The project identifies three broad themes that distinguish interpretations of local cultures and Shakespeare in modern Japan, Korea, China, Taiwan, and Singapore from their counterparts in other parts of the world: they are leading to a more equitable globalization in artistic terms, they serve as a forum where artists and audiences can grapple with contemporary issues, and through international tour activities they are reshaping debates about the relationships between the East and the West. Asian interpretations of Shakespeare matter to Western readers because of their impact on American and European performance cultures, as exemplified by the worldwide recognition of the works of Ong Keng Sen, Akira Kurosawa, and their peers. The history of East Asian Shakespeares as a body of works—as opposed to random stories about cross-cultural encounter—allows us to better understand the processes of localizing artistic ideas through transnational collaboration.

Professor, English, The George Washington University  -  Shakespeare and East Asia
For residence at the Folger Shakespeare Library during academic year 2015-2016

Margaret O'Mara
Margaret O'Mara  |  Abstract
“Silicon Age” is a history of the late-twentieth century United States told through the lens of the high-tech revolution. The permeation of computer hardware and software into nearly every aspect of American life has been among the more significant and astonishing features of the post-1970 era, yet the industry and its people have been bit players in broader scholarly narratives of the nation’s political, urban, and social history. Moving high technology from the periphery to the center of the modern historiography, the project frames high-tech’s ascent as a story of politics and culture (not simply of technology and technologists). In doing so, it addresses and reconsiders important social shifts in the nature of work, the landscape of cities, and in national politics.

Associate Professor, History, University of Washington  -  Silicon Age: High Technology and the Reinvention of the United States, 1970-2000
For residence at the Center for Advanced Study in the Behavioral Sciences during academic year 2014-2015

Patrick Keating
Patrick Keating  |  Abstract
This project offers a book-length history of camera movement in Hollywood cinema, situating the cinematic device of the moving camera within a technological, industrial, and aesthetic context, while arguing that Hollywood filmmakers used this formal strategy to celebrate and sometimes challenge American modernity. With an emphasis on films set in characteristically modern spaces such as office buildings and train stations, this history traces several recurring motifs of camera movement from the 1920s to the 1970s, considering how the mobile frame expresses ideas about the dynamism, seriality, and connectedness of an increasingly urban and industrial consumer capitalist culture. The research will be accompanied by a companion digital resource featuring illustrative clips from numerous landmark films.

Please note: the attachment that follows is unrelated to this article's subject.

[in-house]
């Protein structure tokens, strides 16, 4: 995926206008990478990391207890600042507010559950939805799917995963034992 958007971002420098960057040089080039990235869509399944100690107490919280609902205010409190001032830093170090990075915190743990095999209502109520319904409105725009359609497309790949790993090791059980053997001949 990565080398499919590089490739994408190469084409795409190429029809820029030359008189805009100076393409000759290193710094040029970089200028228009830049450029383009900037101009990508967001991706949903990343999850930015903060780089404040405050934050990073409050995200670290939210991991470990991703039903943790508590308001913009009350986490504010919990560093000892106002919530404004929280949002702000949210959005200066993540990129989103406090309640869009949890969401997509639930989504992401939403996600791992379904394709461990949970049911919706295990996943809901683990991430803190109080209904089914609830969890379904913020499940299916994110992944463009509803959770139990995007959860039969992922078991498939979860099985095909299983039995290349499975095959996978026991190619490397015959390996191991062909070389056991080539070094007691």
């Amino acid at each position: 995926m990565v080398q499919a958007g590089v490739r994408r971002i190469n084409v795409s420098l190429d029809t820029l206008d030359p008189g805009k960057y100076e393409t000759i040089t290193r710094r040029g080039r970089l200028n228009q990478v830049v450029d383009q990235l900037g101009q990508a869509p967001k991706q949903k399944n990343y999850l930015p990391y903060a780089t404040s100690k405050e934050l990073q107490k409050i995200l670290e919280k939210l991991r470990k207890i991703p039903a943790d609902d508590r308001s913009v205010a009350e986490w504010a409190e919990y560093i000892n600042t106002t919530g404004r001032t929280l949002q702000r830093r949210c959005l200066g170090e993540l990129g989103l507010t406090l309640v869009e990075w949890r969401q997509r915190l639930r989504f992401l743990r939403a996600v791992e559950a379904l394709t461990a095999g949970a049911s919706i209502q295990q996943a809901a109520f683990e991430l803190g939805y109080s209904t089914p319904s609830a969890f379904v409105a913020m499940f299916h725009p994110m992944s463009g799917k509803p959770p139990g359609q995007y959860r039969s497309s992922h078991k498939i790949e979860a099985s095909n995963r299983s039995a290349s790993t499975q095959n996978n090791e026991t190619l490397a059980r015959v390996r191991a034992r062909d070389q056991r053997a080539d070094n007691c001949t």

Associate Professor, Communication, Trinity University  -  A Dynamic Frame: The Moving Camera, Hollywood Narrative, and American Modernity
For residence at the Radcliffe Institute for Advanced Study during academic year 2014-2015

Serguei A. Oushakine
Serguei A. Oushakine  |  Abstract
This project explores forms of historical imagination that started taking shape in postcommunist Eurasia. Using archival, visual and ethnographic materials collected in Minsk, Belarus and Bishkek, Kyrgyzstan, it shows how post-utopian societies lose any interest in the appeal of futurity and focus instead on finding a better historical past. Narratives of new sovereignties are structured as alternatives to histories of recent occupations; the dispossession of previously foundational myths of origin is couched in the language of decolonization. Bringing together architecture, contemporary film and photography, politics of knowledge and accounts of daily life, the book examines postcolonial practices that “provincialize” and decenter mainstream (and usually Russia-focused) accounts of the massive Soviet experiment that radically changed social, cultural, and political landscape of Eurasia during the twentieth century.

Associate Professor, Anthropology and Slavic Languages and Literatures, Princeton University  -  Disowned History: Soviet Pasts in the Afterlives of Empire
For residence at the Institute for Advanced Study, School of Social Science during academic year 2014-2015

Christopher MacEvitt
Christopher MacEvitt  |  Abstract
This project explores how western Christians came to think about Jerusalem, the Holy Land and Islam differently in the fourteenth century. As crusader Jerusalem was re-conquered by Muslims in the thirteenth century, two contrasting visions of Jerusalem developed. The Christian survivors of the Muslim conquest sought to reclaim their lost lands, and remembered Jerusalem through the lens of loss. Franciscans developed their own sense of Jerusalem’s value, one that did not seek to return Jerusalem to Christian rule, but saw it as inalterably Muslim. At the same time, the Holy Places were re-created in various sites in Italy. In the end, the Franciscan vision of Jerusalem dominated, which has influenced how western Christians have viewed the Holy Land and the Islamic Middle East for centuries.

Associate Professor, Religion, Dartmouth College  -  Jerusalem Lost: the Holy Land and Islam in Christian Memory
For residence at the American Academy in Rome during academic year 2015-2016

Paul A. Scolieri
Paul A. Scolieri  |  Abstract
Ted Shawn (1891–1972), "The Father of American Dance," was a pioneer of twentieth-century American performance. Based on extensive archival research, the project examines Shawn's work in relation to emerging modern ideas about gender, sexuality, race, and ethnicity, especially as they converged in the discourses of eugenics, social evolution, and sexology. By illuminating Shawn's relationships to artists and scientists who were leading a radical movement to depathologize homosexuality (such as Havelock Ellis and Alfred Kinsey), the study exposes the critical and material intersections between the histories of dance and gay culture in the United States.

Associate Professor, Dance, Barnard College  -  Ted Shawn and the Invention of American Dance
For residence at the John W. Kluge Center at the Library of Congress during academic year 2014-2015